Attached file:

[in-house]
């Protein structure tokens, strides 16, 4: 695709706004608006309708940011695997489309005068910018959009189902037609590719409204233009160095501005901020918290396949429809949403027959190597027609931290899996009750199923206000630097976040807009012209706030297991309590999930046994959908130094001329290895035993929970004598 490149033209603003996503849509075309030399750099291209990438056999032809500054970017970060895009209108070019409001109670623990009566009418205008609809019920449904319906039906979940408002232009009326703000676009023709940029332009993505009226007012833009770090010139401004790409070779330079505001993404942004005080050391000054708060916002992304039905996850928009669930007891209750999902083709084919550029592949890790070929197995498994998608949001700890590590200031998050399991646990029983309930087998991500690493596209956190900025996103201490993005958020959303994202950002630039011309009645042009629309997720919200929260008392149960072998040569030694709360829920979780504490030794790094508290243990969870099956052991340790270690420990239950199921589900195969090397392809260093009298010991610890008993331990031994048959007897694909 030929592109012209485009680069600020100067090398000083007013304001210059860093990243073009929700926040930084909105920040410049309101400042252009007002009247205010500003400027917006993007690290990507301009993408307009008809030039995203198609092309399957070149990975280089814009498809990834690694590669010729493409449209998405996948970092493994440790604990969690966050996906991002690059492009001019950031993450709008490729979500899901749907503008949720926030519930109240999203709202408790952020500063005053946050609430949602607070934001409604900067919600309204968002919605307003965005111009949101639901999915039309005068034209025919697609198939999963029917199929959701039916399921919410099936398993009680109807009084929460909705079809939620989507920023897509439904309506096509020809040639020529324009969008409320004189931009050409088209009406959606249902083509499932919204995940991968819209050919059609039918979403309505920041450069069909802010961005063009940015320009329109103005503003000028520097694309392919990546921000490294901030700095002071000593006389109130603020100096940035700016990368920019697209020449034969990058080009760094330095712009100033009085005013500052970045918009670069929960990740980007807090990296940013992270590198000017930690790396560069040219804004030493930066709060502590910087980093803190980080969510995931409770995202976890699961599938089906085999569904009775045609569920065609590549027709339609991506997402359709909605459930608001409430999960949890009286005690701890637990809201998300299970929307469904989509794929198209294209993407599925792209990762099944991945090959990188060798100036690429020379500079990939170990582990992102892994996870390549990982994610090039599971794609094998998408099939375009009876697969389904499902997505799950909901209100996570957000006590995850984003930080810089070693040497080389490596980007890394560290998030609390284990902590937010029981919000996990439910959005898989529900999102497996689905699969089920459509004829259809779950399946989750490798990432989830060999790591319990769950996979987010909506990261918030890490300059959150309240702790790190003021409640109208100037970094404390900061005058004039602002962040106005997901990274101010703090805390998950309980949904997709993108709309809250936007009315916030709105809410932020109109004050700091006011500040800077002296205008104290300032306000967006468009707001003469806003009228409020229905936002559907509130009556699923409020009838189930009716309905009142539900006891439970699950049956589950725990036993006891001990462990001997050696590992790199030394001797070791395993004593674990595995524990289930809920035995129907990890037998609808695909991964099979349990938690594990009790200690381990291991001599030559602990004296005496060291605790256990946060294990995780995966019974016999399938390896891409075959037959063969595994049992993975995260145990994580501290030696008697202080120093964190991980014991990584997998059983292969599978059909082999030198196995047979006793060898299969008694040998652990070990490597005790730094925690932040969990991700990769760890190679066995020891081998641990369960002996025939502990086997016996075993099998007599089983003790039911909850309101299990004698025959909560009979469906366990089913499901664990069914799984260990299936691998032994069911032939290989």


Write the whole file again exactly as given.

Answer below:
[in-house]
């Protein structure tokens, strides 16, 4: 695709706004608006309708940011695997489309005068910018959009189902037609590719409204233009160095501005901020918290396949429809949403027959190597027609931290899996009750199923206000630097976040807009012209706030297991309590999930046994959908130094001329290895035993929970004598 490149033209603003996503849509075309030399750099291209990438056999032809500054970017970060895009209108070019409001109670623990009566009418205008609809019920449904319906039906979940408002232009009326703000676009023709940029332009993505009226007012833009770090010139401004790409070779330079505001993404942004005080050391000054708060916002992304039905996850928009669930007891209750999902083709084919550029592949890790070929197995498994998608949001700890590590200031998050399991646990029983309930087998991500690493596209956190900025996103201490993005958020959303994202950002630039011309009645042009629309997720919200929260008392149960072998040569030694709360829920979780504490030794790094508290243990969870099956052991340790270690420990239950199921589900195969090397392809260093009298010991610890008993331990031994048959007897694909 030929592109012209485009680069600020100067090398000083007013304001210059860093990243073009929700926040930084909105920040410049309101400042252009007002009247205010500003400027917006993007690290990507301009993408307009008809030039995203198609092309399957070149990975280089814009498809990834690694590669010729493409449209998405996948970092493994440790604990969690966050996906991002690059492009001019950031993450709008490729979500899901749907503008949720926030519930109240999203709202408790952020500063005053946050609430949602607070934001409604900067919600309204968002919605307003965005111009949101639901999915039309005068034209025919697609198939999963029917199929959701039916399921919410099936398993009680109807009084929460909705079809939620989507920023897509439904309506096509020809040639020529324009969008409320004189931009050409088209009406959606249902083509499932919204995940991968819209050919059609039918979403309505920041450069069909802010961005063009940015320009329109103005503003000028520097694309392919990546921000490294901030700095002071000593006389109130603020100096940035700016990368920019697209020449034969990058080009760094330095712009100033009085005013500052970045918009670069929960990740980007807090990296940013992270590198000017930690790396560069040219804004030493930066709060502590910087980093803190980080969510995931409770995202976890699961599938089906085999569904009775045609569920065609590549027709339609991506997402359709909605459930608001409430999960949890009286005690701890637990809201998300299970929307469904989509794929198209294209993407599925792209990762099944991945090959990188060798100036690429020379500079990939170990582990992102892994996870390549990982994610090039599971794609094998998408099939375009009876697969389904499902997505799950909901209100996570957000006590995850984003930080810089070693040497080389490596980007890394560290998030609390284990902590937010029981919000996990439910959005898989529900999102497996689905699969089920459509004829259809779950399946989750490798990432989830060999790591319990769950996979987010909506990261918030890490300059959150309240702790790190003021409640109208100037970094404390900061005058004039602002962040106005997901990274101010703090805390998950309980949904997709993108709309809250936007009315916030709105809410932020109109004050700091006011500040800077002296205008104290300032306000967006468009707001003469806003009228409020229905936002559907509130009556699923409020009838189930009716309905009142539900006891439970699950049956589950725990036993006891001990462990001997050696590992790199030394001797070791395993004593674990595995524990289930809920035995129907990890037998609808695909991964099979349990938690594990009790200690381990291991001599030559602990004296005496060291605790256990946060294990995780995966019974016999399938390896891409075959037959063969595994049992993975995260145990994580501290030696008697202080120093964190991980014991990584997998059983292969599978059909082999030198196995047979006793060898299969008694040998652990070990490597005790730094925690932040969990991700990769760890190679066995020891081998641990369960002996025939502990086997016996075993099998007599089983003790039911909850309101299990004698025959909560009979469906366990089913499901664990069914799984260990299936691998032994069911032939290989």